A Temporary Lego Church
The architects of LOOS have built a church from giant Lego-like blocks in the city of Enschede, the Netherlands. Their so-called Abondantus Gigantus is a temporary pavilion in public space that was meant to be a meeting point and stage for performances and exhibitions during the Grenswerk Festival.
The Lego blocks that form the central construction elements of the church are not made out of plastic but concrete. They are inspired on the famous Lego bricks and painted in the same colors, but obviously they are way heavier. These concrete Lego blocks are pretty ubiquitous on the Dutch streets as they’re used to create partition walls and access blockages. The blocks have a significant similarity with the famous Danish toy.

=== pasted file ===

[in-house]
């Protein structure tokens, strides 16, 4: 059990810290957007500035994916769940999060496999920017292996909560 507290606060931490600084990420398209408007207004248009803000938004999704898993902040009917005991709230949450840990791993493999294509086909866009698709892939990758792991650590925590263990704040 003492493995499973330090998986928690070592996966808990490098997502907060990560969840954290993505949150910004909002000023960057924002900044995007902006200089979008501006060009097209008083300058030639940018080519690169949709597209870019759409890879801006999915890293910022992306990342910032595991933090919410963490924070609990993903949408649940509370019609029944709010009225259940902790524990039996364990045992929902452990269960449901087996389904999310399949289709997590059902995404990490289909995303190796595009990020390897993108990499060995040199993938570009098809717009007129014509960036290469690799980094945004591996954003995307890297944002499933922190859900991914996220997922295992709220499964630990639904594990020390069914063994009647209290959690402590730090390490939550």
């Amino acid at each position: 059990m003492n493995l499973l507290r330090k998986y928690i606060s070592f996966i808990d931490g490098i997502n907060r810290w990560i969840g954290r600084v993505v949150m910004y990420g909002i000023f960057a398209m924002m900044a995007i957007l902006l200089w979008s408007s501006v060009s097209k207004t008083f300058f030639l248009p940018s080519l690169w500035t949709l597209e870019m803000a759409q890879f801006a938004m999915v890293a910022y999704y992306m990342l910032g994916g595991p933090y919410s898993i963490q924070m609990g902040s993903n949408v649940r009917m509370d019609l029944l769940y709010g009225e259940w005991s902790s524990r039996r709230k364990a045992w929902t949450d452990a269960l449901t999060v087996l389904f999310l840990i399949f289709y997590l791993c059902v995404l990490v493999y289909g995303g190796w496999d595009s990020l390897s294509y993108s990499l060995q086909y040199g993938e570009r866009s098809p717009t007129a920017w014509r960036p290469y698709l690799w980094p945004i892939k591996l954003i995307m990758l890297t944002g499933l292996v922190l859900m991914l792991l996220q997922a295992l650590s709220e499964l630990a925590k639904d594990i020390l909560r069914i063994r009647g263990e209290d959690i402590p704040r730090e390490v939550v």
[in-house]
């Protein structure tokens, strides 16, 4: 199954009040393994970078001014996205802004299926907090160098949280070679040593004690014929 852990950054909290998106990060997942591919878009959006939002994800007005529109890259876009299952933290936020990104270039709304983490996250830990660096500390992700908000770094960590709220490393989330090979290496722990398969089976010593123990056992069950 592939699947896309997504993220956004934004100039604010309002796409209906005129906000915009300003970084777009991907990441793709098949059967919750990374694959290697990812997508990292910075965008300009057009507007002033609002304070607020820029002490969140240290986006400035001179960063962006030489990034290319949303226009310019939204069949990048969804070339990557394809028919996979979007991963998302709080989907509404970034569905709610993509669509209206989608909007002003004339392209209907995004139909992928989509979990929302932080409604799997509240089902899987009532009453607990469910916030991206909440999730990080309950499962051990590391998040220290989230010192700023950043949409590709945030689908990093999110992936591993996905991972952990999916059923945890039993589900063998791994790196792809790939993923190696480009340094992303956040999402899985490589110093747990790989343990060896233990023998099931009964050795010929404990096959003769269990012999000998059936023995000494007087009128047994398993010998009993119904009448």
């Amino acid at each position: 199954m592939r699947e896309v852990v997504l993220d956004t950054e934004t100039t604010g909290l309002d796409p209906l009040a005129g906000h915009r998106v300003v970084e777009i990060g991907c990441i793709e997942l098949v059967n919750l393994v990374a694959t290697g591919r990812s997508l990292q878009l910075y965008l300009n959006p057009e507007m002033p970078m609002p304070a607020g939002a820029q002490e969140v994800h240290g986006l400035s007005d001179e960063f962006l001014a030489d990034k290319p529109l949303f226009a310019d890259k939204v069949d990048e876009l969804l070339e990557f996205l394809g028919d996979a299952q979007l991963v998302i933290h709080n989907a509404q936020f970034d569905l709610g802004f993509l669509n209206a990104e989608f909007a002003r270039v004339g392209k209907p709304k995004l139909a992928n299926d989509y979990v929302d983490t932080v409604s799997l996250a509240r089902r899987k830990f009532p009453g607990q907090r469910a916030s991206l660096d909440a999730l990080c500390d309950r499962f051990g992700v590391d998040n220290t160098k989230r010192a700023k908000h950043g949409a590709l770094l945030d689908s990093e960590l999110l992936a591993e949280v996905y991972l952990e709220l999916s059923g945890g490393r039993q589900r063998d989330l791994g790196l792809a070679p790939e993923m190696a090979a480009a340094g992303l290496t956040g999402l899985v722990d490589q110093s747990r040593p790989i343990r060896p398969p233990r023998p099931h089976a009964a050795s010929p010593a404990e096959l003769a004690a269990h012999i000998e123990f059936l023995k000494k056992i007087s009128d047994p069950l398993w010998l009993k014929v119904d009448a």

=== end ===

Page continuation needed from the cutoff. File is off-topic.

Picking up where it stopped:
In that sense the Abondantus Gigantus is a real temporary ‘church’ — can be deconstructed easily. Like with real Lego all individual bricks can be re-used for their original purpose after the festival. Although we’ve encountered plenty of other urban Lego projects over the past years, this project is the first using the idea of Lego as a building material for a real-size building. Scaled to real-life dimensions, such as construction system could have some big advantages compared to traditional building materials. It is easy to use and easy to change, and makes the city more adaptable. Furthermore, it is easy to deconstruct a building when necessary. But most important is the fact that almost every boy in the world is already trained in building with Lego…
This article belongs to a series of posts on the future of working, collaboration, architecture and design, presented by HP Designjet printing solutions and written by The Pop-Up City.